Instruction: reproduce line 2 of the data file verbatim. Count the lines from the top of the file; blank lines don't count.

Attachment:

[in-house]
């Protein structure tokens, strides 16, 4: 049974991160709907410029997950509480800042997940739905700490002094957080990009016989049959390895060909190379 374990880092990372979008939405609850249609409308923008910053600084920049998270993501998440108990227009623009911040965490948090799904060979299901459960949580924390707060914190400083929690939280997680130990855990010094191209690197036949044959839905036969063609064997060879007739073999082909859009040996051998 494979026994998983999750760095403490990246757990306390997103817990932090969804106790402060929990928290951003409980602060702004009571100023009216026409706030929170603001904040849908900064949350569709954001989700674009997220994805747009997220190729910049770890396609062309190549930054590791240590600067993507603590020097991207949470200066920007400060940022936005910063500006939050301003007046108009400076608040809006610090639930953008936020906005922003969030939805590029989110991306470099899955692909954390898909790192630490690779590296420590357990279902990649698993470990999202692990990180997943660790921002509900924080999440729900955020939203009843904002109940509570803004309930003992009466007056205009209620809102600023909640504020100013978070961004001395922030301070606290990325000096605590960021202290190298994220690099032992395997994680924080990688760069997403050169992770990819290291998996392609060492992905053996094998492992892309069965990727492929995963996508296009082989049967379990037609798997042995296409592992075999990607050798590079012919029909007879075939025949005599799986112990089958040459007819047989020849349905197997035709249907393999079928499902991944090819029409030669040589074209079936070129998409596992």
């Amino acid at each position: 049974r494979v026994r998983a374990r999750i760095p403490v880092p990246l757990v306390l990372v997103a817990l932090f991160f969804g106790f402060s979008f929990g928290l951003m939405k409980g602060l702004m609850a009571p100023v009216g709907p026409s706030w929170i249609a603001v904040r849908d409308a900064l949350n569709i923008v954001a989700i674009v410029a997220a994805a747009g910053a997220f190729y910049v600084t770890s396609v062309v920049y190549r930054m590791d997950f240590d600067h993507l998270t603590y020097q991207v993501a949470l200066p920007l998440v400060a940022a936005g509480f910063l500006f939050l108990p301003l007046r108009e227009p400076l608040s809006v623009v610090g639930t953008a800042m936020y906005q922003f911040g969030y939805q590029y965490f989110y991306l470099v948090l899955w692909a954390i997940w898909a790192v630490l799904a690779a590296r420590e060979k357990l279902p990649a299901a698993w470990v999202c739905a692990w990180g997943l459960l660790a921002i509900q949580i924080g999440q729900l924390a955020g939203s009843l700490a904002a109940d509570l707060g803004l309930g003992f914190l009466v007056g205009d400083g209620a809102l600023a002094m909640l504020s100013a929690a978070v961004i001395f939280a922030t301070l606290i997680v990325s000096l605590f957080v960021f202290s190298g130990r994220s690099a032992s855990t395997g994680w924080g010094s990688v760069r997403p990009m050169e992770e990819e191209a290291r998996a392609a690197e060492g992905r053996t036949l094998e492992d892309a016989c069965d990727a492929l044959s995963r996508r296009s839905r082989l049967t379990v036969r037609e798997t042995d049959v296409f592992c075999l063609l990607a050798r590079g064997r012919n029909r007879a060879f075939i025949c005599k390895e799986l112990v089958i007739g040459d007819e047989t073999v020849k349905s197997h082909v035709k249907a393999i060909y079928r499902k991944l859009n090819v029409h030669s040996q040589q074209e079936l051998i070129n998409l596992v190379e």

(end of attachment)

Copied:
């Protein structure tokens, strides 16, 4: 049974991160709907410029997950509480800042997940739905700490002094957080990009016989049959390895060909190379 374990880092990372979008939405609850249609409308923008910053600084920049998270993501998440108990227009623009911040965490948090799904060979299901459960949580924390707060914190400083929690939280997680130990855990010094191209690197036949044959839905036969063609064997060879007739073999082909859009040996051998 494979026994998983999750760095403490990246757990306390997103817990932090969804106790402060929990928290951003409980602060702004009571100023009216026409706030929170603001904040849908900064949350569709954001989700674009997220994805747009997220190729910049770890396609062309190549930054590791240590600067993507603590020097991207949470200066920007400060940022936005910063500006939050301003007046108009400076608040809006610090639930953008936020906005922003969030939805590029989110991306470099899955692909954390898909790192630490690779590296420590357990279902990649698993470990999202692990990180997943660790921002509900924080999440729900955020939203009843904002109940509570803004309930003992009466007056205009209620809102600023909640504020100013978070961004001395922030301070606290990325000096605590960021202290190298994220690099032992395997994680924080990688760069997403050169992770990819290291998996392609060492992905053996094998492992892309069965990727492929995963996508296009082989049967379990037609798997042995296409592992075999990607050798590079012919029909007879075939025949005599799986112990089958040459007819047989020849349905197997035709249907393999079928499902991944090819029409030669040589074209079936070129998409596992």